In many respects, today is a lousy moment to discuss what Al Thornton means to the Los Angeles Clippers in the long term. For one, making wholesale evaluations of a team or a player following a game like last night’s win over Boston is always dangerous due to the lightning-in-a-bottle quality of the victory. Would the Clippers have won last night’s game had Thornton played 38 minutes, and Mardy Collins been used in a limited role? Unlikely, but as sample sizes go, one game against a unique opponent is an unfair measure of a single player’s value. Collins is the only guy on the active roster with the defensive skills to render Paul Pierce ineffective, and the results of a Thornton-Pierce matchup would’ve likely produced far less favorable results for the Clippers.
Second, Eric Gordon’s uncertain status presents another challenge, because it’s impossible to look at a team’s small forward in an isolated context without also considering his counterpart at the 2. What Thornton can or can’t do to help the ball club is an entirely different conversation if that team has Eric Gordon at shooting guard versus, say, Fred Jones, Cuttino Mobley, or Kobe Bryant for that matter. Wing players on a good team will always share a symbiosis beyond sheer chemistry. Trying to glean something meaningful about Thornton’s absence is virtually impossible while Gordon is also out of action.
Those disclaimers aside, Mardy Collins’ performance last night provides, if not a proper parallel, then at least an interesting prism through which to view the Clippers’ wing personnel. Collins and Thornton possess some of the same properties. Both are historically inefficient offensive players, and they share a virtually identical, poor true shooting percentage as a Clipper this season [49.2 TS% for Collins/49.3 TS% for Thornton]. Apart from that, they’re quite different. Al is your prototypical small forward who relies on his very singular athleticism to create his own shot. Collins, meanwhile, lacks quickness and athleticism and must use his versatility as a role player with a passable handle, decent ability to move the basketball, and a capacity to defend multiple positions.
The Celtics were the perfect opponent for Collins to showcase his limited talents. Boston runs multiple pick-and-rolls on both sides of the floor, always looking for the defensive switch they can exploit in an instant. Collins is a flexible defender who knows what he’s doing on the S/R, and doesn’t cost you a lot on a switch, whether he ends up on the ball, the roll, a PG, and even some bigs. When Boston goes to an isolation set, Pierce is their guy — particularly when Garnett is out of the lineup. Collins proved last night that he’s a capable man-to-man defender, something Thornton struggles with on a nightly basis.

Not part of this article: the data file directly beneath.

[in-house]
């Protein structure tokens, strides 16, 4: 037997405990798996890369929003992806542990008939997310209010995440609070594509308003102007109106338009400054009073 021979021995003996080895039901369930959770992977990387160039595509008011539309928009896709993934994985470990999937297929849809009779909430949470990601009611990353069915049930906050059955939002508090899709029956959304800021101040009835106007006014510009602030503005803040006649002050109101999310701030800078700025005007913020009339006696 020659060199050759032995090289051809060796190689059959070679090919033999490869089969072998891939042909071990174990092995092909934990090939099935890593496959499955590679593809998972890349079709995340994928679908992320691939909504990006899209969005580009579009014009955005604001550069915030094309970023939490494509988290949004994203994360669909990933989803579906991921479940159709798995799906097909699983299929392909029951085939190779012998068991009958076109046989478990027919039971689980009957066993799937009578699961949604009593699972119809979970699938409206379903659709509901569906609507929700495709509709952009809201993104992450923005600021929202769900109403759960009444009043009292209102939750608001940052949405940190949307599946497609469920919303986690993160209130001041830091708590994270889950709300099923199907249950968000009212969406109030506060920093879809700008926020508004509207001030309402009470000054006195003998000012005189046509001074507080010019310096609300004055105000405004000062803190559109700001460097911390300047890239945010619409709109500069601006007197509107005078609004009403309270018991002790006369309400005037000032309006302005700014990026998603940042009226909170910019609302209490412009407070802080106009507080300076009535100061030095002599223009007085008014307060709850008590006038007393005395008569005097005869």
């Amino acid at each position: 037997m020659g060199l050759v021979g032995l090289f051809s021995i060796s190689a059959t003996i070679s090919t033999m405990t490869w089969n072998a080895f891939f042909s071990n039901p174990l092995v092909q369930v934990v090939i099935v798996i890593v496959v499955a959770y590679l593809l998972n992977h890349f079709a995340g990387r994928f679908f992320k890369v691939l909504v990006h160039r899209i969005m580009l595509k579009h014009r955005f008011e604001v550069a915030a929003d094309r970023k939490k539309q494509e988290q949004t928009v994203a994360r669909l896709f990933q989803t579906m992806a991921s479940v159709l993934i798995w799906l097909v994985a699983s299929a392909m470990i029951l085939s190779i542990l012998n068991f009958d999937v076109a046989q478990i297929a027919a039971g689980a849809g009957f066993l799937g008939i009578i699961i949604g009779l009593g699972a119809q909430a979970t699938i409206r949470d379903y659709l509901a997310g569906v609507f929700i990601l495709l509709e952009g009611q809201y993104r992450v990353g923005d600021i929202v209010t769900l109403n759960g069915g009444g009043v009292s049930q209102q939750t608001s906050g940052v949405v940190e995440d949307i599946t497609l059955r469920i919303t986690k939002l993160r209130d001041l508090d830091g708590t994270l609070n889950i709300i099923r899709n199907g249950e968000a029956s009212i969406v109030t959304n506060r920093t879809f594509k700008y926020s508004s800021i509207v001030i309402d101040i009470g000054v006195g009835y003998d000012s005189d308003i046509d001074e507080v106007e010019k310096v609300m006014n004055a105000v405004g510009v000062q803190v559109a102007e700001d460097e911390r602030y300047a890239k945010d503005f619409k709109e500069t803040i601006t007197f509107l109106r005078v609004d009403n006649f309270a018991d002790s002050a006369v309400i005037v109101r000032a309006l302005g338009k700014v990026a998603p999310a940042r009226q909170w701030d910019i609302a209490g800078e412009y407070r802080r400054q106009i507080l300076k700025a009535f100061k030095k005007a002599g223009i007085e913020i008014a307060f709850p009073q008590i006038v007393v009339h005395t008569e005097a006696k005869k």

Enter Eric Gordon. Asked recently if he could think of anything wrong with his rookie phenom, Clippers head coach Mike Dunleavy shrugged.
“He’s not 6′ 5″?”
Here’s what we can infer from Dunleavy’s point: Gordon has demonstrated some serious defensive chops against many opposing shooting guards, but as capable as Eric is in that regard, he doesn’t afford his coach the luxury of assigning him to the opponent’s small forward. For a lot of coaches, that flexibility is crucial. Many Clippers fans became frustrated with Dunleavy’s reliance on Cuttino Mobley for big minutes in recent years. What was often missed is that Mobley could guard athletic 3s, something Dunleavy desperately needed against more complicated offenses. Whatever shortcomings Mobley demonstrated — and there were many — the ability to stick him on a Carmelo Anthony or Paul Pierce was helpful.
Since Eric is unquestionably the Clippers’ shooting guard of the future — and since height is one area where Eric won’t improve — the next question is this: Given Eric’s size limitation, what do the Clippers need out of their small forward?
When you look at the rest of the personnel: Baron Davis, Zach Randolph, Chris Kaman/Marcus Camby, I think it’s fair to say that the most important attributes you want in a small forward are  Solid, if not lockdown, defensive skills against the league’s most dangerous small forwards, because Eric — for all his wonderful qualities as a shooting guard — can’t pick up those assignments.  An ability to keep the ball moving in the halfcourt.
If Al Thornton isn’t the long-term answer for the Clippers at the starting small forward spot, then neither is Mardy Collins. He’s far too ineffective an offensive player, even taking into account his redeeming qualities. The Clippers won last night because Collins did steady defensive work on a dynamic player, not because of his offensive output, which was a neutral contributing factor to the victory at best. The fact that Collins isn’t all that much worse than Thornton says a lot more about Al than it does about Mardy.
Barring another catastrophic injury, it’s widely assumed that the Clippers will deal one of their big men between now and the next trading deadline. When thinking about what the Clips might want in return, a well-conceived idea of how they can improve on the wings will be very helpful.